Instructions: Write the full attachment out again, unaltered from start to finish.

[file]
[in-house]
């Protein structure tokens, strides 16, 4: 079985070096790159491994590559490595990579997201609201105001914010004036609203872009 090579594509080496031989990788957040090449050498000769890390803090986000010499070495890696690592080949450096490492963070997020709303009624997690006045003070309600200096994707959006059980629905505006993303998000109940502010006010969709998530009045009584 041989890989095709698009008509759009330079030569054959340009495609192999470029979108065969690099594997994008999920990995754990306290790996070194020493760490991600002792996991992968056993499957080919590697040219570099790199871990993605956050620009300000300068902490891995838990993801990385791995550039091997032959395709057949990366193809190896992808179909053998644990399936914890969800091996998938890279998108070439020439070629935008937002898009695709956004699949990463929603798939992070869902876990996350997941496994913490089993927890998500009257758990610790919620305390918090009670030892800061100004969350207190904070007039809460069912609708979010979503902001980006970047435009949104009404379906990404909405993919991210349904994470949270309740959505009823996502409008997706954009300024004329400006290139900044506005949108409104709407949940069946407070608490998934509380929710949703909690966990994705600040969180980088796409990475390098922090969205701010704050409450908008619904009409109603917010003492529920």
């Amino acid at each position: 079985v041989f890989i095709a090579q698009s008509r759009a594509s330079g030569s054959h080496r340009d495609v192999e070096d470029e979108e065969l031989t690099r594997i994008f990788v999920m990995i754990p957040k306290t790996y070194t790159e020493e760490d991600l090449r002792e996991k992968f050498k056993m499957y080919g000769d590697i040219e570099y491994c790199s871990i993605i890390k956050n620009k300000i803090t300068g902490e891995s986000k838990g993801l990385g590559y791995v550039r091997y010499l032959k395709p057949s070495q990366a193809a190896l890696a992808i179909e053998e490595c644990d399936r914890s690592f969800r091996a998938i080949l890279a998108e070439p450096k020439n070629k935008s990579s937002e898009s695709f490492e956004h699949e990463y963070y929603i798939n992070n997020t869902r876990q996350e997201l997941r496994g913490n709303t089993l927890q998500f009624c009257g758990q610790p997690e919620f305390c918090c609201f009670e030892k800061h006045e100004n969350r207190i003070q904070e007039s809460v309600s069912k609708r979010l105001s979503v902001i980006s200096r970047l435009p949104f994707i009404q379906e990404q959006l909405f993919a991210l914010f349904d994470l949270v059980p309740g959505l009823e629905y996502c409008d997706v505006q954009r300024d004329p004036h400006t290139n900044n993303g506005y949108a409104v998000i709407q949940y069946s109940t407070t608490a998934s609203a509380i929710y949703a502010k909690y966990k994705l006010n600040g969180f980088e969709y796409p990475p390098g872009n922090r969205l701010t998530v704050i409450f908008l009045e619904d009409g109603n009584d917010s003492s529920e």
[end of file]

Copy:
[in-house]
């Protein structure tokens, strides 16, 4: 079985070096790159491994590559490595990579997201609201105001914010004036609203872009 090579594509080496031989990788957040090449050498000769890390803090986000010499070495890696690592080949450096490492963070997020709303009624997690006045003070309600200096994707959006059980629905505006993303998000109940502010006010969709998530009045009584 041989890989095709698009008509759009330079030569054959340009495609192999470029979108065969690099594997994008999920990995754990306290790996070194020493760490991600002792996991992968056993499957080919590697040219570099790199871990993605956050620009300000300068902490891995838990993801990385791995550039091997032959395709057949990366193809190896992808179909053998644990399936914890969800091996998938890279998108070439020439070629935008937002898009695709956004699949990463929603798939992070869902876990996350997941496994913490089993927890998500009257758990610790919620305390918090009670030892800061100004969350207190904070007039809460069912609708979010979503902001980006970047435009949104009404379906990404909405993919991210349904994470949270309740959505009823996502409008997706954009300024004329400006290139900044506005949108409104709407949940069946407070608490998934509380929710949703909690966990994705600040969180980088796409990475390098922090969205701010704050409450908008619904009409109603917010003492529920």
């Amino acid at each position: 079985v041989f890989i095709a090579q698009s008509r759009a594509s330079g030569s054959h080496r340009d495609v192999e070096d470029e979108e065969l031989t690099r594997i994008f990788v999920m990995i754990p957040k306290t790996y070194t790159e020493e760490d991600l090449r002792e996991k992968f050498k056993m499957y080919g000769d590697i040219e570099y491994c790199s871990i993605i890390k956050n620009k300000i803090t300068g902490e891995s986000k838990g993801l990385g590559y791995v550039r091997y010499l032959k395709p057949s070495q990366a193809a190896l890696a992808i179909e053998e490595c644990d399936r914890s690592f969800r091996a998938i080949l890279a998108e070439p450096k020439n070629k935008s990579s937002e898009s695709f490492e956004h699949e990463y963070y929603i798939n992070n997020t869902r876990q996350e997201l997941r496994g913490n709303t089993l927890q998500f009624c009257g758990q610790p997690e919620f305390c918090c609201f009670e030892k800061h006045e100004n969350r207190i003070q904070e007039s809460v309600s069912k609708r979010l105001s979503v902001i980006s200096r970047l435009p949104f994707i009404q379906e990404q959006l909405f993919a991210l914010f349904d994470l949270v059980p309740g959505l009823e629905y996502c409008d997706v505006q954009r300024d004329p004036h400006t290139n900044n993303g506005y949108a409104v998000i709407q949940y069946s109940t407070t608490a998934s609203a509380i929710y949703a502010k909690y966990k994705l006010n600040g969180f980088e969709y796409p990475p390098g872009n922090r969205l701010t998530v704050i409450f908008l009045e619904d009409g109603n009584d917010s003492s529920e």